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HOUSTON — Heavy, widespread rain is moving into parts of Southeast Texas and the Houston area now due to a disturbance in the Gulf of Mexico.
HIGH WATER LIST: Current high water locations on major roads
TRAFFIC: List of incidents/crashes
A Flash Flood Watch continues for all of Southeast Texas, including Houston, until Thursday morning.
A Flash Food Warning for Austin, Brazoria, Fort Bend, Matagorda, Jackson and Wharton counties expired at 9:45 a.m.
As of 8:48 a.m. the Wharton County Office of Emergency Management said some parts of their area already received up to 11 inches of rain, although there are no reports of water getting into homes. Courts are delayed until 10 a.m.
VIEW CURRENT ALERTS: Tap here for watches & warnings active now
WEATHER RADAR: Track rain & storms across Texas
Timeline: What to expect after this morning
WEDNESDAY MORNING: The morning commute will be wet. Expect a washout with the possibility of street flooding through lunchtime. Rain chances stand at 100 percent as very deep tropical moisture associated with Invest 91-L moves through the area. Aside from the heavy rain, we’ll have to watch for the possibility of funnel clouds and quick, weak tornadoes although severe weather is not expected to be a big problem.
WEDNESDAY AFTERNOON/EVENING: Significant rain chance continues until the late afternoon, so your drive home will likely be wet as well. KHOU 11 Meteorologist Chita Craft says this afternoon’s rain threat will be greater along the coast where some spots could get 10 inches of rain. After 6 p.m. the rain chance greatly decreases, but don’t let your guard down as there’s still a chance for isolated downpours and storms.
THURSDAY: 30 percent rain chance. Another wet morning commute but the rain won’t be as heavy as Wednesday’s. Rain chance decreases after the early-morning hours, but scattered showers will linger into the mid-morning hours. Drier conditions after lunchtime as the center of circulation pushes through.
FRIDAY: 20 percent rain chance remains as the temperatures begin to soar. Expect temps back into the low 90s with feels-like numbers approaching 100°F.
THIS WEEKEND: Mostly sunny- hottest temperatures of the year so far, topping out in the mid- to upper-90s. Feels-like numbers could top 105°F or higher. You’ll certainly want to practice heat safety which means drinking lots of water, staying in the shade and wearing light colored clothing.
BE PREPARED THIS HURRICANE SEASON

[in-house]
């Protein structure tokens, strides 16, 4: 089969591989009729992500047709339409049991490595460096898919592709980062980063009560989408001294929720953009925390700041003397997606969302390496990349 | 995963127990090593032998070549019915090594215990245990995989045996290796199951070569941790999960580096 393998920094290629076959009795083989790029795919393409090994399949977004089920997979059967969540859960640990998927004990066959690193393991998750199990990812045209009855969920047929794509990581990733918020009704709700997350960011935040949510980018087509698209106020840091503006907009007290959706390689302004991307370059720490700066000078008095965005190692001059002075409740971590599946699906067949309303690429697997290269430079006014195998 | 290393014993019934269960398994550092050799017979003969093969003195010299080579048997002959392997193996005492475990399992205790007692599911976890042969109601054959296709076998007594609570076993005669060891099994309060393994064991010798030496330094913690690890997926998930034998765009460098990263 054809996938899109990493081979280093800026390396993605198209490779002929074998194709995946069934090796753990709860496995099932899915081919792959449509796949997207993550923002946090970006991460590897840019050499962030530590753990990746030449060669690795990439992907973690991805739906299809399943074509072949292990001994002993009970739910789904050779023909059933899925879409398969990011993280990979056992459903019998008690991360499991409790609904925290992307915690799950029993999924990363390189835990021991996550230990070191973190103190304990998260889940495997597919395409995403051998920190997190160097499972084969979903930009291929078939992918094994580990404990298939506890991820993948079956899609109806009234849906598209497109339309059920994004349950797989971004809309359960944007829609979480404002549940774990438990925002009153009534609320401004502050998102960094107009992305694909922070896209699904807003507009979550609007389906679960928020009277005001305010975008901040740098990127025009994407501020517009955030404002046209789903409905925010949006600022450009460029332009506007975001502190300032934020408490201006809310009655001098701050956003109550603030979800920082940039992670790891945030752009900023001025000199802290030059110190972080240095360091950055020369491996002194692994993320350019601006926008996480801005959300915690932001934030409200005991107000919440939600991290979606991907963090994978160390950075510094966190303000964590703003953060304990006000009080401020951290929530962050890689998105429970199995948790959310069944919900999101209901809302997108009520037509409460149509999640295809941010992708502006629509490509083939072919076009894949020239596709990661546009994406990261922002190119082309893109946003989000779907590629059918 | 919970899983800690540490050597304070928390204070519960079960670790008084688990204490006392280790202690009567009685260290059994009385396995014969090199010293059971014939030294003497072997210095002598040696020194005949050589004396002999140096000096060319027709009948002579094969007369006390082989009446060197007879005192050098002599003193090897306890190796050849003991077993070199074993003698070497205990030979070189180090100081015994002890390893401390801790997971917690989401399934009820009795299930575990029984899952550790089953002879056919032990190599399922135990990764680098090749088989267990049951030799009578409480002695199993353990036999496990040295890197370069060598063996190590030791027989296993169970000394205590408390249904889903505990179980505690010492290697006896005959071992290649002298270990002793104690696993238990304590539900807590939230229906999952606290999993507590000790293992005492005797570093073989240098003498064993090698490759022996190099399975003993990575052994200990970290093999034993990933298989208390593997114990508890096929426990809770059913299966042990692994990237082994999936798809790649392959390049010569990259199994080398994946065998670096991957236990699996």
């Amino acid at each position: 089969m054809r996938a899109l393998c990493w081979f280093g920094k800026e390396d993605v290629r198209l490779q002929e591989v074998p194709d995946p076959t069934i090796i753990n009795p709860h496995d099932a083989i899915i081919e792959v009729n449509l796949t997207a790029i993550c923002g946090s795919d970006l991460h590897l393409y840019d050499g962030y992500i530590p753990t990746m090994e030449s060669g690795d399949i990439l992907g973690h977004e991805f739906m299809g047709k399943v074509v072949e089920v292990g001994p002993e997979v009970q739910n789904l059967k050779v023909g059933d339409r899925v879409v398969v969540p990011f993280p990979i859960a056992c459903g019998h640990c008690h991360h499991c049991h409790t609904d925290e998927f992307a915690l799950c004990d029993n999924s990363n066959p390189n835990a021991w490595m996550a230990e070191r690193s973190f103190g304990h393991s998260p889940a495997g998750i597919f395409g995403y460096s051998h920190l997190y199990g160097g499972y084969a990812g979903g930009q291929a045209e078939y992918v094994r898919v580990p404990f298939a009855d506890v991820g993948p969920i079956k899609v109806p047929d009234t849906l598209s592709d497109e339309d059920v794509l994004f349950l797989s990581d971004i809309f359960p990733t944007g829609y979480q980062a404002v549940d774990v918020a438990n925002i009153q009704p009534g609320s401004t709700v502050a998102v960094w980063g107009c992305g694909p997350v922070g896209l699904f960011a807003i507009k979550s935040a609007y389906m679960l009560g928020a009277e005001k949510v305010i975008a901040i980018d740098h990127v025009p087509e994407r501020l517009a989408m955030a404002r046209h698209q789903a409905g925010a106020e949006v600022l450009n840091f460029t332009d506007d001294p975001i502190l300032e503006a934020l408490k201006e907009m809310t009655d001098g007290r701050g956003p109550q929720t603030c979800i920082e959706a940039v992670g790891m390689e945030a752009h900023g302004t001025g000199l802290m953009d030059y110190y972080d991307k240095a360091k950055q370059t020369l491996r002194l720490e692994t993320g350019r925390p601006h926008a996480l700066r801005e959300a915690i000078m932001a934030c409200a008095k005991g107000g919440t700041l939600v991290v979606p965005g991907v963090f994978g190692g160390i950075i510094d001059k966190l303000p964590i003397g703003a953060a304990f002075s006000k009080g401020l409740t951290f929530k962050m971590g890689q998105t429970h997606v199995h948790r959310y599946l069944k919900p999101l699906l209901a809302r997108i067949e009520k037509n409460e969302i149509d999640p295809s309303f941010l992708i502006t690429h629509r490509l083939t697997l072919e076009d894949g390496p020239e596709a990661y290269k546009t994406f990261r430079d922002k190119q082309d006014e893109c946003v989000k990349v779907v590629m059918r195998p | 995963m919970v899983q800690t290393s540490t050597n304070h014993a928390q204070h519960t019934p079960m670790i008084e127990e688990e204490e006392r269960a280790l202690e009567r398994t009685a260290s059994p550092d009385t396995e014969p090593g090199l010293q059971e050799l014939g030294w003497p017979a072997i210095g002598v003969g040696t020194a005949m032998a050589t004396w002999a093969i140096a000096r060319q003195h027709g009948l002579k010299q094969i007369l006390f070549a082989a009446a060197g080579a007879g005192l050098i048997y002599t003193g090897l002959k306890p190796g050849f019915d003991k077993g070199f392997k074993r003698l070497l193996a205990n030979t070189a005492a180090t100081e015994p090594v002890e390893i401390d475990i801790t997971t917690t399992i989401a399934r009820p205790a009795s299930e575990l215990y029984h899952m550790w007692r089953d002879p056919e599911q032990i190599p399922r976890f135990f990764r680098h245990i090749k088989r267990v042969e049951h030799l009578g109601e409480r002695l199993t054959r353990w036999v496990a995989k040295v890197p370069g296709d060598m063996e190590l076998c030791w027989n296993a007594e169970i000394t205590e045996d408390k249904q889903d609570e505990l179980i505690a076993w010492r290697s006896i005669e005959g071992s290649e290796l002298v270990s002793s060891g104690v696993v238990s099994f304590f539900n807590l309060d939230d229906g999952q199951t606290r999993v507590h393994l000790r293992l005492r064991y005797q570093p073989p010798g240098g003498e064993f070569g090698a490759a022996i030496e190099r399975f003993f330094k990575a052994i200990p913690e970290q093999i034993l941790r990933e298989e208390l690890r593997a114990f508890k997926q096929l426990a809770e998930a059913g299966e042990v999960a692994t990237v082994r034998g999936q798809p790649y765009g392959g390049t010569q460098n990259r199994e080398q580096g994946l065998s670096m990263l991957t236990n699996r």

Items that should be on your hurricane preparation list if a storm heads our way:
- Water – at least 1 gallon daily per person for 3-7 days; also fill the bathtub and other containers; sports drinks are good to fend off dehydration
- Food – at least enough for 3-7 days; non-perishable packaged or canned food; juices; foods for infants or elderly family members; snack foods; food for special diets
- Non-electric can opener
- Cooking tools, fuel
- Paper plates and cups, plastic utensils
- Bedding: blankets, pillows, etc.
- Rain gear
- Sturdy shoes
- First aid kit, medicines, prescription drugs
- Toiletries, hygiene items, moisture wipes, dry shampoo
- Flashlight, batteries, lanterns
- Radio: Battery operated and NOAA weather radio
- Telephones: Fully charged cell phone with extra battery; chargers; traditional (not cordless) telephone set
- Cash (with some small bills) and credit cards: Banks and ATMs may not be available for extended periods
- Important documents: Place in a waterproof container or watertight resealable plastic bag: Should include insurance, medical records, bank account numbers, Social Security card, prescriptions, etc.
- Tools: Keep a set with you during the storm
- Gas: Fill up your vehicles several days before landfall is expected; Gas stations could lose power during a storm and supply trucks may not be able to reach the area
- Pet care items: Proper identification, immunization records, medications, ample supply of food and water; a carrier or cage; muzzle and/ or leash
- Bleach without lemon or any other additives
- Fire extinguisher
- Mosquito repellent
- Toys, books and games for children
- Duct tape
- Cell phone charging stations — locations where you can charge mobile devices